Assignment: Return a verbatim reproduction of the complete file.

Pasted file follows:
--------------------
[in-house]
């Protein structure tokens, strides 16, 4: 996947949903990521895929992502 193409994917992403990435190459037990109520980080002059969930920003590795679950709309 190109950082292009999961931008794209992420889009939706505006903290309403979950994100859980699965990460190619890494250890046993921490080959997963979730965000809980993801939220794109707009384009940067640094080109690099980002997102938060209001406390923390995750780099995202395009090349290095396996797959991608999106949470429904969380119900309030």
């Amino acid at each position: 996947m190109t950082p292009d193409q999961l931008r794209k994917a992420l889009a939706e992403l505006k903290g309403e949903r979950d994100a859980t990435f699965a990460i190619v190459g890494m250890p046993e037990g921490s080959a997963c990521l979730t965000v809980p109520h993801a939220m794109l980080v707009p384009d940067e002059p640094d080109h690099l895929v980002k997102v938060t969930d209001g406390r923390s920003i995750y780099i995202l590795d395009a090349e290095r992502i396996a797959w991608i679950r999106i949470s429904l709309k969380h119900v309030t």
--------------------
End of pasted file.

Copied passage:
[in-house]
């Protein structure tokens, strides 16, 4: 996947949903990521895929992502 193409994917992403990435190459037990109520980080002059969930920003590795679950709309 190109950082292009999961931008794209992420889009939706505006903290309403979950994100859980699965990460190619890494250890046993921490080959997963979730965000809980993801939220794109707009384009940067640094080109690099980002997102938060209001406390923390995750780099995202395009090349290095396996797959991608999106949470429904969380119900309030």
């Amino acid at each position: 996947m190109t950082p292009d193409q999961l931008r794209k994917a992420l889009a939706e992403l505006k903290g309403e949903r979950d994100a859980t990435f699965a990460i190619v190459g890494m250890p046993e037990g921490s080959a997963c990521l979730t965000v809980p109520h993801a939220m794109l980080v707009p384009d940067e002059p640094d080109h690099l895929v980002k997102v938060t969930d209001g406390r923390s920003i995750y780099i995202l590795d395009a090349e290095r992502i396996a797959w991608i679950r999106i949470s429904l709309k969380h119900v309030t």